I switched to MP3's and listened to Godley and Crème's Cry. The hiss was intolerable at this point because everything else was sounding so good. Voice was a little hollow, but pace, tonal balance, bass, and overall sound was good. I wished that I could just get rid of the hiss and I knew I could get a far better sound. I was convinced that if I played with the volume on the computer and the Klipsch a little more I could do better. With a higher setting on the computer and a lower setting on the Promedia system I was able to get higher output level with less hiss, but that meant I went back to having a bit of difficulty changing the volume ever so slightly on the front of the satellite speaker. But this was the compromise I had to make to get better sound.

While I was still on system #1 I played a little Age Of Empires II to see how the system did with video games. The sound in this game is more sedate than an action game but I heard things more clearly than with the old speakers I was using (a cheaper set of Altec Lansings).


Listening (PC #2): On system #2, Windows Media Player 7.0 ( was used to play back audio CD's. I started with a test disc to listen to the capabilities of the subwoofer. However, with the volume on this computer set to midway the hiss was even worse than the first system. Even with the hiss the fidelity now was far better. And this time with the volume on the computer turned completely up the hiss was basically gone. I had to contain myself to prevent me from running into the other room to grab more CD's. The subwoofer puts out sound well upwards of 120Hz so placement may be critical if you don't want to locate it by sound. So far I've been using the woofer dead center between the two satellites so it hasn't been an issue. The area of maximum output appears to be centered at 80Hz, which is consistent with my listening. Although Klipsch rates the system's usable range down to 32 Hz I'd say that the woofer has very little output below 50 Hz. This might be improved by placement closer to the wall, but for me the sound became muddied in that location.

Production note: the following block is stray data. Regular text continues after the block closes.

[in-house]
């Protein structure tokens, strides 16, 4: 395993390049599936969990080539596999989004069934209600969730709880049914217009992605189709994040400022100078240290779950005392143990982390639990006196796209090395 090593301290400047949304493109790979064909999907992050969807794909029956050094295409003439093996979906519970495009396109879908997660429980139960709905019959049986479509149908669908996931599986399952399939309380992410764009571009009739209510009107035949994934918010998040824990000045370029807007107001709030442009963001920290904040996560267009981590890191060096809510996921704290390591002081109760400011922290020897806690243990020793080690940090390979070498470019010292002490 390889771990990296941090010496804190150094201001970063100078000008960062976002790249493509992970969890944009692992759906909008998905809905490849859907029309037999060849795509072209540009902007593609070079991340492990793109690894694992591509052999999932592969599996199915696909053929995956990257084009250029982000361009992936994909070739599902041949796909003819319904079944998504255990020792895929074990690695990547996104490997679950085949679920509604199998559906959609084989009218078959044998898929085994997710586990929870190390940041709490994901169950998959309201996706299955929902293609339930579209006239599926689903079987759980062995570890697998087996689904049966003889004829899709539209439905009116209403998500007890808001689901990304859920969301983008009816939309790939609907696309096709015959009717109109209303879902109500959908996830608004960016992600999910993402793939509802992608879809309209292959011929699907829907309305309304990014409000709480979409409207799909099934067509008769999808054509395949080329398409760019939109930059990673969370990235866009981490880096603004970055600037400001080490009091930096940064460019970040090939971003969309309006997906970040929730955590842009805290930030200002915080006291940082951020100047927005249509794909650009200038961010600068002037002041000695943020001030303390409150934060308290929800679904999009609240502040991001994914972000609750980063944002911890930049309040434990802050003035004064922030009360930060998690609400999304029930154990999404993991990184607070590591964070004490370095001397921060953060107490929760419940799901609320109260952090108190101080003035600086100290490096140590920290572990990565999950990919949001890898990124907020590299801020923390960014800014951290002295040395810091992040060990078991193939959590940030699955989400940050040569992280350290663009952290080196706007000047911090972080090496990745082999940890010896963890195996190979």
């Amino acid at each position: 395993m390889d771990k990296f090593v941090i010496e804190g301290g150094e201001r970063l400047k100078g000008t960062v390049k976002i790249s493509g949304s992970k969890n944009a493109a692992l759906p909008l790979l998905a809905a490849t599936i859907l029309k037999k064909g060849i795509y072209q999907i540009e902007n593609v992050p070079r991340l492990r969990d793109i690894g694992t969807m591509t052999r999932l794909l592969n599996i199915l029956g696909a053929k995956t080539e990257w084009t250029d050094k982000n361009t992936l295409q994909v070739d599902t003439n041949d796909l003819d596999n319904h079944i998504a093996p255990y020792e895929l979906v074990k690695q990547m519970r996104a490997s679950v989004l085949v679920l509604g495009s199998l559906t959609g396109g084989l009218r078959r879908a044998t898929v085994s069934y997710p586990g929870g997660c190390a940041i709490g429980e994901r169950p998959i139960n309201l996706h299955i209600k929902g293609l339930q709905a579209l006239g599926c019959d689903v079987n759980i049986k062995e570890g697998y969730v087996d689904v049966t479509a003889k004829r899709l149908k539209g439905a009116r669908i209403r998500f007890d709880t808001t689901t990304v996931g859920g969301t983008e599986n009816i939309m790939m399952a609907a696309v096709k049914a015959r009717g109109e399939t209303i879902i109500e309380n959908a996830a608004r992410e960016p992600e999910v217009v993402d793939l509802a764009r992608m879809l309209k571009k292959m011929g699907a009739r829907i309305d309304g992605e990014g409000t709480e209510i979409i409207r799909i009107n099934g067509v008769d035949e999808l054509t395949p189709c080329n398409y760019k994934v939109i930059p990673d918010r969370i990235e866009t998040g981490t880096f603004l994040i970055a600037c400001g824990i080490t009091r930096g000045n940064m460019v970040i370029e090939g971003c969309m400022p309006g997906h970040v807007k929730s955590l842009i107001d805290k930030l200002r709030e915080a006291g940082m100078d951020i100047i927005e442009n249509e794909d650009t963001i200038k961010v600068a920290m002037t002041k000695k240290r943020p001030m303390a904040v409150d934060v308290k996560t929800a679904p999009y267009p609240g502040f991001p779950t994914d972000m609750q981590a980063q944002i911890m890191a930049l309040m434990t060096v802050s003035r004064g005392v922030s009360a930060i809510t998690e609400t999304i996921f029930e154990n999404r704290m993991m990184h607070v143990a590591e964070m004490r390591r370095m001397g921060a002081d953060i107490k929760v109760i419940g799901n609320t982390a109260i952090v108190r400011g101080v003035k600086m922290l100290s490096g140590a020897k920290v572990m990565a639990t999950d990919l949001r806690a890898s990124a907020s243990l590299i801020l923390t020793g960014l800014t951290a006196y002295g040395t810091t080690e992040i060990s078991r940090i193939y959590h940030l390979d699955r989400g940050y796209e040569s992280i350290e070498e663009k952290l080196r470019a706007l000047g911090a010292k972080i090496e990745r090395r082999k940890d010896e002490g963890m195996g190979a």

The bias to the left was even more noticeable on system #2. Perhaps it was because the fidelity was improved and now I could actually hear instruments occupy their own acoustic space. At this point I went right to Hi-Fi News & Record Review's Test Disc II and listened to the channel identification (Track 1). This track has a man's voice at fully left, half left, center, and half right, and fully right positions. Half right sound seemed to come from the center, and only with fully right was the sound coming exclusively from the right. This problem may be due to my sample, but it should be investigated before purchase if there is no balance adjustment on the source AND proper balance is necessary at the listening position-for background listening or in a non-symmetrical listening situation I don't believe it will be noticeable.